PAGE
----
Celebrate The ‘Brangelina’ Of Jewish Holidays

Remember Chrismukkah of 2016, when Christmas fell smack in the middle of Hanukkah? Or Thanksgivukkah, that semi-rare event when Hanukkah happened to fall on that most American of holidays, Thanksgiving? (The last time this happened was 2013.) Now there’s another unicorn of a day. I’m talking about the fact that the barbecue-and-bonfire focused Lag Ba’Omer holiday this year falls on Mother’s Day.

Which presents a problem. Unlike merging the words Thanksgiving (or Christmas) and Hanukkah, Lag Ba’Omer and Mother’s Day are difficult names to combine into a cutesy celebrity-couple-type portmanteau. Attempts to do so yield duds like “Lagther” and “Molag.” I think we can all agree that neither of those works.

What if we were to try this name-merging exercise with the second word of both holidays? Such an attempt would lead to “Ba’day” or “Dayomer.” I mean, this is just getting worse and worse.

Here’s a thought: What about allowing the holidays to keep their double-word phrasing? I think “Lag Day” has a nice ring to it, but it feels a bit meaningless and makes it difficult to determine what the heck we’re referring to. That’s why this holiday shall henceforth be known as “Mother’s Ba’Omer,” because you have a sense of both holidays mashed into one phrase.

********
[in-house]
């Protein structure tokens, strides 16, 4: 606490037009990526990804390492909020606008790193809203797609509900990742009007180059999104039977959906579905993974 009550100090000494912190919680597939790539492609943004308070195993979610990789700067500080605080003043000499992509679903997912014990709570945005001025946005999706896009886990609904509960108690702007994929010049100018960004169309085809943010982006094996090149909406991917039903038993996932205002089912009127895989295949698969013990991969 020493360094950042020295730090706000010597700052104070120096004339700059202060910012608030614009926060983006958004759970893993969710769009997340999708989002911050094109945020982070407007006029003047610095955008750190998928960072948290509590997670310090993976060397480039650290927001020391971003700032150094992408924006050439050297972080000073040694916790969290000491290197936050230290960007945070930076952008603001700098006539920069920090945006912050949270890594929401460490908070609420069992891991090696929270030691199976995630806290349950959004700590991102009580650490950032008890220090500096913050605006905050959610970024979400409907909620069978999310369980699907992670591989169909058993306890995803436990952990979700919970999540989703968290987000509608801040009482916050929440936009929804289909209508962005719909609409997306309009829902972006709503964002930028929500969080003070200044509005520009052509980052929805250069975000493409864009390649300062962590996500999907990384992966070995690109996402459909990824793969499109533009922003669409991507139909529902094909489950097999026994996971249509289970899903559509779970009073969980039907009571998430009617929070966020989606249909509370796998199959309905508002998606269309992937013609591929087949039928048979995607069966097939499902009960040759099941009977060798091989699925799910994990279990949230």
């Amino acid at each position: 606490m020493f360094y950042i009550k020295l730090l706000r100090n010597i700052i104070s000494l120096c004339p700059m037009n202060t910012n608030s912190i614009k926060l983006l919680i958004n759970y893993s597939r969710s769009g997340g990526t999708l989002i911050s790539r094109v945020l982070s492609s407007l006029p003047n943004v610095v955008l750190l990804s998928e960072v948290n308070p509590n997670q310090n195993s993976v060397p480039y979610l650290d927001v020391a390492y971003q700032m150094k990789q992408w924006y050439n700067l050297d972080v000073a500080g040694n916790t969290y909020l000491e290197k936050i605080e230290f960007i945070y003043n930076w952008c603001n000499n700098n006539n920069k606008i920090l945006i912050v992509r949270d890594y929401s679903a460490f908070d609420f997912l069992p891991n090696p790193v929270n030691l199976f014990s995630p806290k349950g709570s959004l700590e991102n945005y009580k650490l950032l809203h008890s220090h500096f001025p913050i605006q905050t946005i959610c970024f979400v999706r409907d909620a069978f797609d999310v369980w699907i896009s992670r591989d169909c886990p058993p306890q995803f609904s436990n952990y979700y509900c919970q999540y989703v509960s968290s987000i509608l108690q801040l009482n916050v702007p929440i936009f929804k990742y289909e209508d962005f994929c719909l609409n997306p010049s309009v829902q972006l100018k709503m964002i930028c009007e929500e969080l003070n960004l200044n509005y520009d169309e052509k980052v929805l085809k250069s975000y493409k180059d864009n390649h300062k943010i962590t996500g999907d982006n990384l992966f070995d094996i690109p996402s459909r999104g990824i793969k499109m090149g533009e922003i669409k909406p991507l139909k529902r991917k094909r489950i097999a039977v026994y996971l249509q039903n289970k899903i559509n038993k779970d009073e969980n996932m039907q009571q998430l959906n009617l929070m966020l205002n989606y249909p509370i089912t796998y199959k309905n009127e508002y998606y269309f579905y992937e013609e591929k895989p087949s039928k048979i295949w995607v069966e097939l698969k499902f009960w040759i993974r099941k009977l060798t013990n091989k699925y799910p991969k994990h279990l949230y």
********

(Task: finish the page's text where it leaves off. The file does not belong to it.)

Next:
So in honor of “Mother’s Ba’Omer,” forget the hackneyed, overdone Mother’s Day brunch. It’s boring, it’s stressful and it’s claustrophobic because of the sheer number of people trying to get a seat at their favorite restaurant. Instead, in reference to the Lag Ba’Omer portion of the holiday, have a Mother’s Day barbecue. It’s fun; it’s intimate and you get to spend the day with your loved ones out in the fresh air.

Here are some barbecue recipes that are perfect for Mother’s Ba’Omer.

Michelle Honig is the food intern of the Forward. Find her on Instagram and Twitter.

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Celebrate The ‘Brangelina’ Of Jewish Holidays

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